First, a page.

EHRs and PHRs: A Marriage of Convenience?

Tags: Dossia | EHR | Electronic Health Record | Harvard | Healthcare | Personal health records | PHAT | Phr

by: Steve Munini, Dossia COO

A few weeks ago, I had the privilege of participating on a panel at the “2009 Harvard Public Health and Technology Conference,” hosted by the Harvard School of Public Health (HSPH) Public Health and Technology (PHAT) Forum. This one day student-lead conference brought together a diverse group of leaders from academia and industry in the field of health IT. The morning session addressed the current state of electronic health records (EHRs) in the US, considered the potential of EHRs to improve healthcare quality and lower costs, and predicted the potential impact of government stimulus (ARRA / HITECH) for EHRs. In contrast, the afternoon session explored the potential for (mainly private sector driven) consumer facing health IT solutions to engage individuals to improve their health and demand a more consumer centric health care system. [For a full run-down on the day’s events, check out John Moore’s blog post (http://chilmarkresearch.com/2009/11/19/phat-mash-up-healthcare-it/)

New York Times technology reporter Steve Lohr, one of the morning panelists, summed up many of the sentiments expressed regarding the national push for EHRs in an article that draws mainly on statements made by co-panelists Ashish Jha and Karen Bell (http://www.nytimes.com/2009/11/16/business/16records.html?_r=1). The overall gist: despite much fanfare, evidence to date demonstrates a low prevalence of EHR adoption, and does not wholly support the assertion that EHRs have been effective in lowering cost or improving quality. And though most agree that a 21st century healthcare system should not be paper based, given the way that our current healthcare system operates (and reimburses providers), many present were doubtful that the $19B government stimulus will in the foreseeable future be successful in driving the effective use of EHRs to improve health outcomes and lower costs.

Former Google VP and current CEO of Keas Adam Bosworth kicked off the afternoon session by declaring many “legacy EHR” solutions “over-engineered” and lacking in genuine market demand. He further championed consumer facing health IT solutions (such as Keas) as an alternative strategy with which to address some of the root causes of our current woes: namely unhealthy lifestyle, an epidemic of chronic disease, and a “sick-care mess” oriented towards treating disease rather than keeping people healthy. His overarching sentiment, and one that was echoed by the ‘Consumer Engagement’ panel on which I sat, was that in order to achieve meaningful healthcare reform, and to reorient our nation towards health, we need to engage individuals to be proactive champions for their own health – and we would be well served if health IT solutions were focused on doing so.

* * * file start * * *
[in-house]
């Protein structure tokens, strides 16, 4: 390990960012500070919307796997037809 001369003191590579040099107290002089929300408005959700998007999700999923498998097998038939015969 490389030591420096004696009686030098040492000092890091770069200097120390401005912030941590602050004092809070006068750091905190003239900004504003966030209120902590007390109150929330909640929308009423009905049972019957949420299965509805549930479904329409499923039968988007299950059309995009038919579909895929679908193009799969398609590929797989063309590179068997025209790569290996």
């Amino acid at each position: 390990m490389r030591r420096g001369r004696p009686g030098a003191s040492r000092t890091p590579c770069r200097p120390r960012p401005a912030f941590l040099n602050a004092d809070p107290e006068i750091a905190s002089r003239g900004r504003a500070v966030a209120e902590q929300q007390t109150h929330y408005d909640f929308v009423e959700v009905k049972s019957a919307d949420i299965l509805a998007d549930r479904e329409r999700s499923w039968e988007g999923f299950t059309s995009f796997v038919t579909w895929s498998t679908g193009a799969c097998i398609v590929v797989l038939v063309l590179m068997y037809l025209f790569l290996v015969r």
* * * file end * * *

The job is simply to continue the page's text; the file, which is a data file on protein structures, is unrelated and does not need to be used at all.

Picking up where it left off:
My biggest take-away from this conference was that, even among those championing EHRs, there is a growing awareness that given the lack of market demand, it might take a while before EHRs achieve broad adoption and meaningful utilization, and that even when they do, they are not in themselves a sufficient condition for lowering costs and improving quality. Patient centered health IT solutions (such as Personal Health Records) thus present an invaluable complement to EHRs as a more immediate solution with which to engage healthcare consumers, achieve health information exchange, and bring about a more consumer-centric healthcare system. History tells us that consumer-facing solutions will catalyze an explosion in both the use and value of health IT. For instance, when the internet was first developed, it was so complicated that it was only used by tech savvy computer scientists – not until intuitive, user friendly browsers were developed did the average consumer ‘go online’ and the internet exploded in popularity and functionality.

Even David Blumenthal, national coordinator for health IT at HHS, recently acknowledged that the private sector, rather than government, would eventually drive health information technology initiatives in the US (http://www.modernhealthcare.com/article/20091207/REG/312089979#). As this continues to happen, I believe that we’ll see an increasingly large market for consumer facing health IT solutions to interact with (and enhance the value of) more traditional EHR technologies.

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